Honors students, faculty, and staff travel to Tanzania for Global Humanities Institute

Photo by Meg Kumin.

Last summer, five honors students joined Honors Faculty Fellows Kathryn Rhine and Elizabeth MacGonagle, along with Program Director Sarah Crawford Parker, Student Experience Designer Mauricio Gómez Montoya, and Graduate Assistant Christopher McLamb, for the Global Humanities Institute in Tanzania.

The two-week conference, co-coordinated in part by Rhine and MacGonagle, convened early career scholars from Kansas, Brazil, Senegal, and Tanzania to explore topics of social suffering in Africa and the African diaspora. We asked our students to reflect on the GHI and what they’ve taken away from the experience.

How was it working with grad students?

Radhia Abdirahman, a 2022 graduate with degrees in human biology and global international studies and a concentration in African and African diasporic languages:Really fun. I’ve loved getting to bond with everyone and learn about their research from different perspectives. It’s been especially great seeing scholars from around the world interact, explaining their research in ways that go beyond language barriers.

Lucy Whittington, a senior majoring in English:It was cool to meet the KU researchers and talk about their work outside of the context of KU. And meeting the students from outside of the U.S. was valuable. They’re in my position academically, yet have a completely different perspective and way of approaching research.

What would you say to students who may be on the fence about research?

Fernanda Reyes, a 2022 graduate with a degree in Latin American studies and a focus on anthropology:Find a mentor. It’s hard to be an undergrad and discover what your passion is and how to apply it to research. A mentor that you admire and respect can lead you to opportunities or others who share your interests.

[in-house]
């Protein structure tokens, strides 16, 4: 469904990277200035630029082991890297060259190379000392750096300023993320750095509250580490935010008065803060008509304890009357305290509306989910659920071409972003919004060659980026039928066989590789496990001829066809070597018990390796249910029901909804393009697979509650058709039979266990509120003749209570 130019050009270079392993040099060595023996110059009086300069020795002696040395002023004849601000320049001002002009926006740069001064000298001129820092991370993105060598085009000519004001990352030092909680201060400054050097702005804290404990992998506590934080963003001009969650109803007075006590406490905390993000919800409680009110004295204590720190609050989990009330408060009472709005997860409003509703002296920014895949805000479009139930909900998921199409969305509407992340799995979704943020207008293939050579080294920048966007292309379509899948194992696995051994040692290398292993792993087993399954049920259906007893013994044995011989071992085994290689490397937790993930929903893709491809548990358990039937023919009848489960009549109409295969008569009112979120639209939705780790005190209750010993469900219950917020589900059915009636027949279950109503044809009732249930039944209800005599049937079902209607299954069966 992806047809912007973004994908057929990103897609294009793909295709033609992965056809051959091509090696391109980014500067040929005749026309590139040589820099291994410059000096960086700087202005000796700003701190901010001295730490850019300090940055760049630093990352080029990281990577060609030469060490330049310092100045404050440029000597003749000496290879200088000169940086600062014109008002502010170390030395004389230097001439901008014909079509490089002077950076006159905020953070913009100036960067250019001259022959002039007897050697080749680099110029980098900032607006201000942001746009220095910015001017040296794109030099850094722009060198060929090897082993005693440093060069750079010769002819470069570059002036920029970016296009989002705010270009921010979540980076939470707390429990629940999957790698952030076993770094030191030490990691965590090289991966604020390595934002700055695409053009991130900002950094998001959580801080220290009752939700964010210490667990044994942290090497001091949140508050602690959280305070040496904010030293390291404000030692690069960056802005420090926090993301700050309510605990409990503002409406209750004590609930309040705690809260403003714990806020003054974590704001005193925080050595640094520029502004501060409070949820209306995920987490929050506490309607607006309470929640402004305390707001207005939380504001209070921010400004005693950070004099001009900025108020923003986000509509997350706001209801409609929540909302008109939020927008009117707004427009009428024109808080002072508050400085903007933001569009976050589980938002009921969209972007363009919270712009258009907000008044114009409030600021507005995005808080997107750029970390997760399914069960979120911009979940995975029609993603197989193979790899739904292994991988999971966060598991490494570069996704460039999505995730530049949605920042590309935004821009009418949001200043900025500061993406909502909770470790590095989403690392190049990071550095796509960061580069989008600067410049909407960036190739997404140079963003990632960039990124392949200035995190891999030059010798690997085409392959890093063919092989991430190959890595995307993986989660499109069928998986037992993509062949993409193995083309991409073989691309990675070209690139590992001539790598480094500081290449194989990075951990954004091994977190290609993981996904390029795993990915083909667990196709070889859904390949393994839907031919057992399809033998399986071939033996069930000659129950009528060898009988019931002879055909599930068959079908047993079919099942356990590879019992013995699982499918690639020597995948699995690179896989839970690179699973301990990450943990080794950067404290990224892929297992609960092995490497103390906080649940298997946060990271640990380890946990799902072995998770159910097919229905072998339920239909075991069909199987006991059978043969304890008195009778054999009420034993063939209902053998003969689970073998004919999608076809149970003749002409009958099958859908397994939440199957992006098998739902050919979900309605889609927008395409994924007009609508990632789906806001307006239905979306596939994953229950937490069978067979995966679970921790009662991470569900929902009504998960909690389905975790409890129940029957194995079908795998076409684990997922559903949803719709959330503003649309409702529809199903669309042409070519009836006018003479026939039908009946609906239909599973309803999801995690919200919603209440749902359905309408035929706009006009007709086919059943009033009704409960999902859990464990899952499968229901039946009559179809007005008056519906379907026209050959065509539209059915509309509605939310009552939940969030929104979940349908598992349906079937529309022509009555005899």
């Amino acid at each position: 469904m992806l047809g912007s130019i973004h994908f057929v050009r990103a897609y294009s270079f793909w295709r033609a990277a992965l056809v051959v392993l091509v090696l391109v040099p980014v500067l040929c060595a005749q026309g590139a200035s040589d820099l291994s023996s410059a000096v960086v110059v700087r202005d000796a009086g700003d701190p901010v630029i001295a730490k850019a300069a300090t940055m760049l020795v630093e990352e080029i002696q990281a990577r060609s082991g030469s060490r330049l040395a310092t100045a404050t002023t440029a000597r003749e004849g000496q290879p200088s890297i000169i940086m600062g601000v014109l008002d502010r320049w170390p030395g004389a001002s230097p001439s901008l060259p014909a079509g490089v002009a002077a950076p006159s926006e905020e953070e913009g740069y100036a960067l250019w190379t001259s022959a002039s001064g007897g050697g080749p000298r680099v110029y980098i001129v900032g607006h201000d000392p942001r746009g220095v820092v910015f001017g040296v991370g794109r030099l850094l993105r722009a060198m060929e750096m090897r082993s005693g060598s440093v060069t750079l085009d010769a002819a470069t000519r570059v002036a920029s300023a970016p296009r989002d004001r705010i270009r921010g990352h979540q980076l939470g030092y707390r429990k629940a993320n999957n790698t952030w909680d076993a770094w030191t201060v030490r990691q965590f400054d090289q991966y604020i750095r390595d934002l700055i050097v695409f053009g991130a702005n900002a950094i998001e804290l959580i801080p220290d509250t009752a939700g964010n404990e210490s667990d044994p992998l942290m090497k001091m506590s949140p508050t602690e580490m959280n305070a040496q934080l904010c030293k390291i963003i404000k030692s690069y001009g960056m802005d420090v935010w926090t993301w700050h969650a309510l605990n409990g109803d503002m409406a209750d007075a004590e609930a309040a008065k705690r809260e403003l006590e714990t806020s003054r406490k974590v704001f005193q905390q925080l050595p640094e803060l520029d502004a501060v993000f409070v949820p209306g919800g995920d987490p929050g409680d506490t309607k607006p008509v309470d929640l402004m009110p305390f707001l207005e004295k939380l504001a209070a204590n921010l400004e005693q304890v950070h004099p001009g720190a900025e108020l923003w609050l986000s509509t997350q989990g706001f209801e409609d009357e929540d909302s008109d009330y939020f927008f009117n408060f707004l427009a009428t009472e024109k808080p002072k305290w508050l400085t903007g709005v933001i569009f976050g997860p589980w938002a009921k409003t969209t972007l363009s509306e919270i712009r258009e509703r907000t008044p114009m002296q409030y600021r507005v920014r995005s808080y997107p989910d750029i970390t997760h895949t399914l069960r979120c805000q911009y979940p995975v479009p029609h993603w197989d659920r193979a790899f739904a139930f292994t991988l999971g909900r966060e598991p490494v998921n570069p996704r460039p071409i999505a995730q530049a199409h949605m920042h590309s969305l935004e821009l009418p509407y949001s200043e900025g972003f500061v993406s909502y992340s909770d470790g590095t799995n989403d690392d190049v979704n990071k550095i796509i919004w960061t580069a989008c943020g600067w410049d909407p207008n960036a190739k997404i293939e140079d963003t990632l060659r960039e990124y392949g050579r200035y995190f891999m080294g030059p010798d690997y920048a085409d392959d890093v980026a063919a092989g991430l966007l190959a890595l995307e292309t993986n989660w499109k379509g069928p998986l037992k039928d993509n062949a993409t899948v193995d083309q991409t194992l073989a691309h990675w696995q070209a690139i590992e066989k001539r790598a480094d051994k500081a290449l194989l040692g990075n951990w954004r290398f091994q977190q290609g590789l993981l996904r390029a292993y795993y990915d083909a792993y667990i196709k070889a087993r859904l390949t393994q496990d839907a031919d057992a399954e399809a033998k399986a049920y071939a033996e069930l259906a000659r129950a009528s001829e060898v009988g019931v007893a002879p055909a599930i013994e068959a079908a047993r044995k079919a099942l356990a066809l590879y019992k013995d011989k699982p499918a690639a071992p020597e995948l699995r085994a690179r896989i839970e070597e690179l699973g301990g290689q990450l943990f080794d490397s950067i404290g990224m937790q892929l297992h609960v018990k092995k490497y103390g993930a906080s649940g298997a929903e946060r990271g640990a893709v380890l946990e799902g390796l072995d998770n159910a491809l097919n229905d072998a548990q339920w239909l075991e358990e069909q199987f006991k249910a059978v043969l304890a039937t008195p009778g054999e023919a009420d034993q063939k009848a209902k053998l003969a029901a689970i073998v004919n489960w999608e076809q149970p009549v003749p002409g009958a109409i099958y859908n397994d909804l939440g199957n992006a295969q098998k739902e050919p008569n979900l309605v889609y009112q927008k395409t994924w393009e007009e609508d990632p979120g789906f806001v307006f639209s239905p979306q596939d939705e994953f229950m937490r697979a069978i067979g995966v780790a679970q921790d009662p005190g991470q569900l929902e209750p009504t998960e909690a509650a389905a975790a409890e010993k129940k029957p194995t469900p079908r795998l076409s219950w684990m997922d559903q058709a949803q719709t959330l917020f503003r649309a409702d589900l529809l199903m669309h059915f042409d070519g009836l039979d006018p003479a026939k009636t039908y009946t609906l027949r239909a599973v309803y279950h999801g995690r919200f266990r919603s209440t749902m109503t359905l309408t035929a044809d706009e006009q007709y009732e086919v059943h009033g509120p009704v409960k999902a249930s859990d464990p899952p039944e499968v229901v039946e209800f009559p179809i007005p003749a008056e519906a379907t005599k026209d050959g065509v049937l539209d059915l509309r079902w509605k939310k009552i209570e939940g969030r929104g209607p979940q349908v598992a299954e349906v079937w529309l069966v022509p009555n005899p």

Ethan Christ, a senior majoring in biochemistry and anthropology:Research is possible in any field, no matter what your major is. When I was a freshman biochemistry major, I went on the chemistry department page, looked up professors and their research areas, and just emailed them. They’ll respond! Get involved, be bold, take initiative.

Photo by Meg Kumin.

What stands out from this experience?

Yasmin Edrees, a 2022 graduate with a degree in behavioral neuroscience and a concentration in Spanish:The trip taught me to say yes to opportunities. Coming into it, I was concerned that I wouldn’t find people who had similar interests. The GHI taught me to take chances and pursue more international experiences.

LW: Tanzania forced me to leave my comfort zone. I’ve never really seen myself as an academic. So being in such an academic space was challenging for me in a good way. And hearing people speak passionately about their research inspired me to find something in my own work that I can be equally passionate about.

How has the University Honors Program set you up for success?

FR: The honors program is where I found my space at KU, and it’s when I found advisors who really advocated for me. What I’ve enjoyed most is being able to build close, supportive relationships with people like Katie, Sarah Crawford-Parker, and Mauricio Gómez Montoya.

YE: Thanks to Dr. Katie Rhine’s guidance, I applied for the Honors Opportunity Award, which covered a big chunk of this trip. That was awesome.

EC: The honors program opened so many doors for me — opportunities that I didn’t even realize as a freshman. Early enrollment, advising, it’s all great. At Honors, you’re part of a community that’s looking out for you.

RA: I was a transfer student, so I heard about Honors after I started at KU. I applied, got in, and served as a seminar assistant and honors ambassador. It’s been such a great experience. The folks at Honors are amazing. They really want you to succeed. They’ve pushed me to do things that I didn’t think I was capable of.